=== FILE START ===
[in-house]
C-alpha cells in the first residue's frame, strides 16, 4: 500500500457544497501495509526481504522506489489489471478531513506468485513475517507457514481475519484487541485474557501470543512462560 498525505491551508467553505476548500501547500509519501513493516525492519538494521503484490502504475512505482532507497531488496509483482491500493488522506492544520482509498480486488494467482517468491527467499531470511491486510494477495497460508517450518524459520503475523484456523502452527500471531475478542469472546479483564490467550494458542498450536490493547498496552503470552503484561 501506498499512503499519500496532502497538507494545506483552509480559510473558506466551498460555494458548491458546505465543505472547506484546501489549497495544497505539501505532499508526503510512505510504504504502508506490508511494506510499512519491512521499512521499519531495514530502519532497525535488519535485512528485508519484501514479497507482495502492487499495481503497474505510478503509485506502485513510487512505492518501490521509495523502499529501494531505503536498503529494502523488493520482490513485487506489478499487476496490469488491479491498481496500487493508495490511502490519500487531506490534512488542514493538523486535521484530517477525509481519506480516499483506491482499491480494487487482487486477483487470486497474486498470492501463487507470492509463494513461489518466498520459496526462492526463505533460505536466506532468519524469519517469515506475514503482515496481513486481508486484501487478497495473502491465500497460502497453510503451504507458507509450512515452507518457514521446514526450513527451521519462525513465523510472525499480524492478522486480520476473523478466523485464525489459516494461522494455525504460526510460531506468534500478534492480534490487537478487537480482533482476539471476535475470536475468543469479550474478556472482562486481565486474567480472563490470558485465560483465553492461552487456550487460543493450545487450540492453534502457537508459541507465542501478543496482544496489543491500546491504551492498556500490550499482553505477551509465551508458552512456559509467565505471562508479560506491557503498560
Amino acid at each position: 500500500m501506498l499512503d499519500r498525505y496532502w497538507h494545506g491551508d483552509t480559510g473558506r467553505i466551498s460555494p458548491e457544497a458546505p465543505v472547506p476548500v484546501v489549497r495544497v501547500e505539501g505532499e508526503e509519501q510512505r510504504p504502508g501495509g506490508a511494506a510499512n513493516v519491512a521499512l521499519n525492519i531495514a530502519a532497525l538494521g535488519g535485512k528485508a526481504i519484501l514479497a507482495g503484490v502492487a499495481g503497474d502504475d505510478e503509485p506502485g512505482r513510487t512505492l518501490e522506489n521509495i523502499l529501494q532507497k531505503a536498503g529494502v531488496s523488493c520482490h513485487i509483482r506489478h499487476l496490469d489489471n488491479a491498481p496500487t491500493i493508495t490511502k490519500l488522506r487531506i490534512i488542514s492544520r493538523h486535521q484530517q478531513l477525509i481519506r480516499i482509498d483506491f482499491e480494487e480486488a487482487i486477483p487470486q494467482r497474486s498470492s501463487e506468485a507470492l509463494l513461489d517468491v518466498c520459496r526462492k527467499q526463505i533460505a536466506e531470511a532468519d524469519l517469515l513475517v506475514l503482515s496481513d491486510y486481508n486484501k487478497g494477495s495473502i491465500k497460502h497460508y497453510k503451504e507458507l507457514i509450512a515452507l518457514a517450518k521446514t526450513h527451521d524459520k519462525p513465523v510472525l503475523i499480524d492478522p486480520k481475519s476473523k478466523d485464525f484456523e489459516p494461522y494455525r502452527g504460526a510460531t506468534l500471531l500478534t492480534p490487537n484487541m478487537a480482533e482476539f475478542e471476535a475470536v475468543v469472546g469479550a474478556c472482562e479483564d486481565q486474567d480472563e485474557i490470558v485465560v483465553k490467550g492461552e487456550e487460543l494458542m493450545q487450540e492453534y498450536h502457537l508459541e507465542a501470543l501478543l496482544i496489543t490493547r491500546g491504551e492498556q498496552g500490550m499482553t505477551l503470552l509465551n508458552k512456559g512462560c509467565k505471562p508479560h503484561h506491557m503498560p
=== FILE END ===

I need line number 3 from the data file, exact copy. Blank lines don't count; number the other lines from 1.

Amino acid at each position: 500500500m501506498l499512503d499519500r498525505y496532502w497538507h494545506g491551508d483552509t480559510g473558506r467553505i466551498s460555494p458548491e457544497a458546505p465543505v472547506p476548500v484546501v489549497r495544497v501547500e505539501g505532499e508526503e509519501q510512505r510504504p504502508g501495509g506490508a511494506a510499512n513493516v519491512a521499512l521499519n525492519i531495514a530502519a532497525l538494521g535488519g535485512k528485508a526481504i519484501l514479497a507482495g503484490v502492487a499495481g503497474d502504475d505510478e503509485p506502485g512505482r513510487t512505492l518501490e522506489n521509495i523502499l529501494q532507497k531505503a536498503g529494502v531488496s523488493c520482490h513485487i509483482r506489478h499487476l496490469d489489471n488491479a491498481p496500487t491500493i493508495t490511502k490519500l488522506r487531506i490534512i488542514s492544520r493538523h486535521q484530517q478531513l477525509i481519506r480516499i482509498d483506491f482499491e480494487e480486488a487482487i486477483p487470486q494467482r497474486s498470492s501463487e506468485a507470492l509463494l513461489d517468491v518466498c520459496r526462492k527467499q526463505i533460505a536466506e531470511a532468519d524469519l517469515l513475517v506475514l503482515s496481513d491486510y486481508n486484501k487478497g494477495s495473502i491465500k497460502h497460508y497453510k503451504e507458507l507457514i509450512a515452507l518457514a517450518k521446514t526450513h527451521d524459520k519462525p513465523v510472525l503475523i499480524d492478522p486480520k481475519s476473523k478466523d485464525f484456523e489459516p494461522y494455525r502452527g504460526a510460531t506468534l500471531l500478534t492480534p490487537n484487541m478487537a480482533e482476539f475478542e471476535a475470536v475468543v469472546g469479550a474478556c472482562e479483564d486481565q486474567d480472563e485474557i490470558v485465560v483465553k490467550g492461552e487456550e487460543l494458542m493450545q487450540e492453534y498450536h502457537l508459541e507465542a501470543l501478543l496482544i496489543t490493547r491500546g491504551e492498556q498496552g500490550m499482553t505477551l503470552l509465551n508458552k512456559g512462560c509467565k505471562p508479560h503484561h506491557m503498560p